Gregory concluded: "At the heart of the debate, was it the abuse of Iraqis or the enormous attention paid to it that will make the U.S. mission harder? David Gregory, NBC News, the White House."

On Wednesday morning's Today, the MRC's Geoff Dickens noticed, following the same Cheney clip ("I'd say there are a lot of equities involved here besides just satisfying the desires of the press that want to have more pictures to print."), reporter Norah O'Donnell noted the political implication of the media's news judgment: "Now the widespread outrage over the prison abuse scandal has pushed opposition to the war to an all-time high and has pushed the President's approval ratings to an all-time low."

As for how much attention the ABC, CBS and NBC weekday evening newscasts paid to the prisoner-abuse matter, Andrew Tyndall, the source Gregory cited, pointed out in his report for the May 3-7 week: "The unraveling crisis led every newscast on each network. It was the year's second-biggest Story of the Week (122 min v 134) behind only last August's electricity blackout."

For a hint of the obsession, Tyndall's run down for the "Top Ten" stories for May 3-7, in minutes, on ABC's World News Tonight, the CBS Evening News and the NBC Nightly News: 1 Iraq: PoWs abused by US military guards: 122 2 Iraq: U.S.-led forces' combat continues: 21 3 2004: John Kerry campaign: 11 4 France terrorist cell: Moslem Brotherhood: 7 5 Unemployment: 5.6% rate in April: 7 6 Iraq: terrorists hold foreign workers hostage: 7 7 Prescription drug costs: discount card program: 6 8 Female sexual dysfunction, libido problems: 6 9 Pentagon contractor Halliburton profiled: 5 10 Madrid train bombs: Oregon lawyer detained: 4

The above rundown, which I received by e-mail from Tyndall, has not yet been posted on his Web site: tyndallreport.com

On Wednesday, the MRC released a Media Reality Check report by the MRC's Tim Graham, "Prison Abuse Trumps Saddam's Mass Graves? MRC Study: NBC Devoted Ten Times More Airtime to U.S. Humiliations Than Saddam's Mass Murders." See: www.mediaresearch.org

Networks Bury England's Claim that Tactic
Elicited Valuable Info

Buried in a clip aired on Wednesday's CBS Evening News from PFC Lynndie England, one of the soldiers charged with mistreating Iraqi prisoners (she's the one in the photo smiling and pointing at a man's genitals), was her claim that their tactics "got the information, and some of it was reliable, some of it was future attacks on coalition forces."

The comment came in her interview conducted in Fayetteville, North Carolina on Tuesday with a reporter from KCNC-TV, CBS's Denver affiliate. All the soundbites from it I saw elsewhere covered only her insistence that she was following orders from "the chain of command." ABC's World News Tonight on Wednesday, for instance, ran only this soundbite from her: "Told to stand there, give a thumbs-up, smile. Stand behind all of the naked Iraqis in the pyramid. Take the picture."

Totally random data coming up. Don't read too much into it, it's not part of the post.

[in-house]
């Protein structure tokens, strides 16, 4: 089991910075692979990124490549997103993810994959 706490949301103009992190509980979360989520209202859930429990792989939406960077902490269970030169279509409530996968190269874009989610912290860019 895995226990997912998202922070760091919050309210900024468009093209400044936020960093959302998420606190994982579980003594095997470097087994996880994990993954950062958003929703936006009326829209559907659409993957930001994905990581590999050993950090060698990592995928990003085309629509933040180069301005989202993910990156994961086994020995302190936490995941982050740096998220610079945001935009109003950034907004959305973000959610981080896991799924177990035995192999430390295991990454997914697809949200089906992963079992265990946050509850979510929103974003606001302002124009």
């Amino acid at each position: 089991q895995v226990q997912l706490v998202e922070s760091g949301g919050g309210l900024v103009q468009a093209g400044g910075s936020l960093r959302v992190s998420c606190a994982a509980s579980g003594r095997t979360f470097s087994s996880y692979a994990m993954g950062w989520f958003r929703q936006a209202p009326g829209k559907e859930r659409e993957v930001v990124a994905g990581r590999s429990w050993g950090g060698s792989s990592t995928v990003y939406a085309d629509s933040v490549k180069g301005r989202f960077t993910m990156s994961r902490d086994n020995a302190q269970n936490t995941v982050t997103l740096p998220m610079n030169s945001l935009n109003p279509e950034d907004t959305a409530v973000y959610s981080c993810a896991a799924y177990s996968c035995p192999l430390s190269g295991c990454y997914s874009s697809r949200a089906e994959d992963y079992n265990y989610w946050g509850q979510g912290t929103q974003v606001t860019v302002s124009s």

Dan Rather on Wednesday night set up a series of clips from her KCNC-TV session without highlighting her claim about how those detained provided valuable information which saved the lives of Americans. He explained how England "is now telling her story about what she says happened at that prison outside Baghdad. She spoke at length in an exclusive interview with reporter Brian Maas of CBS Denver affiliate KCNC-TV. England said the photos were taken with the knowledge, consent and approval of higher-ups."

After comments from England matching Rather's set up, CBS played this clip of England: "They were like keep it up, we're getting what we need. They'd come back and they'd look at the pictures, and they'd state, 'Oh, that's a good tactic, keep it up. That's working. This is working. Keep doing it. It's getting what we need."

And soon Rather ran this from England: "It got the information, and some of it was reliable, some of it was future attacks on coalition forces. We don't feel like we were doing things we weren't supposed to, because we were told to do them. We think everything was justified because we were instructed to do this and to do that."

For the CBSNews.com rundown of what England maintained in the interview: www.cbsnews.com

For KCNC-TV's posting with videos of its stories based on its interview with England: news4colorado.com

* Web Update, 3:30pm EDT May 13:
On the Thursday, May 13 Good Morning America, Diane Sawyer did raise Lynndie England's claim that prisoner treatment tactics led to information which saved lives. After a 7:30am half hour interview segment with members of England's family and attorney, Sawyer set up an interview with Democratic Senator Dick Durbin:
"I want to turn now, because Lynndie England did raise a very provocative question about the methods of interrogation and whether in fact they worked and possibly saved American lives. At least she believed that's what they had done and I want to play first what she said about that and then we turn to Senator Dick Durbin, who has seen over a thousand of the photographs, to ask him about this interesting question she raises."
England, in interview with KCNC-TV: "They'd come back and they'd look at the pictures and they'd state, 'Wow, that's a good tactic, keep it up. That's workin', this is workin', keep doin' it.'"